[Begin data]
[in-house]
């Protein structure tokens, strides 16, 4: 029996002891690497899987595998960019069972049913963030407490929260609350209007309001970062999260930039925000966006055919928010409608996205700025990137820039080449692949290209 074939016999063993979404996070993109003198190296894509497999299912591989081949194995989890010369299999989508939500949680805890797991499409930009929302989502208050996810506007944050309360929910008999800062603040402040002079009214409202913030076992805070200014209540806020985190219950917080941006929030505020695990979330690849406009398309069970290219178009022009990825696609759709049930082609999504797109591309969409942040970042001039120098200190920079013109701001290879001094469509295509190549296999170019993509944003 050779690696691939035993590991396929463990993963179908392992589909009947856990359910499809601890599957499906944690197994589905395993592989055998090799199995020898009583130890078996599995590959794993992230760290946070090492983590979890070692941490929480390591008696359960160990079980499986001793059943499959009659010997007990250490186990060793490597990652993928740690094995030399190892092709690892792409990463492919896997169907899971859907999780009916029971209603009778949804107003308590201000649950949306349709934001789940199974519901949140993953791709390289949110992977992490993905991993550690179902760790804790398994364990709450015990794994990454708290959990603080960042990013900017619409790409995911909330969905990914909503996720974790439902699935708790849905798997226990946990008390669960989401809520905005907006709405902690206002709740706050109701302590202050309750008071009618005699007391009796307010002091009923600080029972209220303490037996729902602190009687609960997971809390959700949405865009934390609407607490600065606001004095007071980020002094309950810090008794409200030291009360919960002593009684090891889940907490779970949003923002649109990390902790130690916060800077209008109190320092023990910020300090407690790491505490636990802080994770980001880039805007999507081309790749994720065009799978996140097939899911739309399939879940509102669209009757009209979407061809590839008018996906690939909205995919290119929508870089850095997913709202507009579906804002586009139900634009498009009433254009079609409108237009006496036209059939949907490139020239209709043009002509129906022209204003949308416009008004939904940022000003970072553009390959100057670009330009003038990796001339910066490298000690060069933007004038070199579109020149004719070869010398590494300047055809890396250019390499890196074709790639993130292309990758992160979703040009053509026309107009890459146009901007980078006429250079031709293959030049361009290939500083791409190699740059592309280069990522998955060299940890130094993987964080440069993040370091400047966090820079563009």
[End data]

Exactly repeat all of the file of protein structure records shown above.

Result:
[in-house]
């Protein structure tokens, strides 16, 4: 029996002891690497899987595998960019069972049913963030407490929260609350209007309001970062999260930039925000966006055919928010409608996205700025990137820039080449692949290209 074939016999063993979404996070993109003198190296894509497999299912591989081949194995989890010369299999989508939500949680805890797991499409930009929302989502208050996810506007944050309360929910008999800062603040402040002079009214409202913030076992805070200014209540806020985190219950917080941006929030505020695990979330690849406009398309069970290219178009022009990825696609759709049930082609999504797109591309969409942040970042001039120098200190920079013109701001290879001094469509295509190549296999170019993509944003 050779690696691939035993590991396929463990993963179908392992589909009947856990359910499809601890599957499906944690197994589905395993592989055998090799199995020898009583130890078996599995590959794993992230760290946070090492983590979890070692941490929480390591008696359960160990079980499986001793059943499959009659010997007990250490186990060793490597990652993928740690094995030399190892092709690892792409990463492919896997169907899971859907999780009916029971209603009778949804107003308590201000649950949306349709934001789940199974519901949140993953791709390289949110992977992490993905991993550690179902760790804790398994364990709450015990794994990454708290959990603080960042990013900017619409790409995911909330969905990914909503996720974790439902699935708790849905798997226990946990008390669960989401809520905005907006709405902690206002709740706050109701302590202050309750008071009618005699007391009796307010002091009923600080029972209220303490037996729902602190009687609960997971809390959700949405865009934390609407607490600065606001004095007071980020002094309950810090008794409200030291009360919960002593009684090891889940907490779970949003923002649109990390902790130690916060800077209008109190320092023990910020300090407690790491505490636990802080994770980001880039805007999507081309790749994720065009799978996140097939899911739309399939879940509102669209009757009209979407061809590839008018996906690939909205995919290119929508870089850095997913709202507009579906804002586009139900634009498009009433254009079609409108237009006496036209059939949907490139020239209709043009002509129906022209204003949308416009008004939904940022000003970072553009390959100057670009330009003038990796001339910066490298000690060069933007004038070199579109020149004719070869010398590494300047055809890396250019390499890196074709790639993130292309990758992160979703040009053509026309107009890459146009901007980078006429250079031709293959030049361009290939500083791409190699740059592309280069990522998955060299940890130094993987964080440069993040370091400047966090820079563009």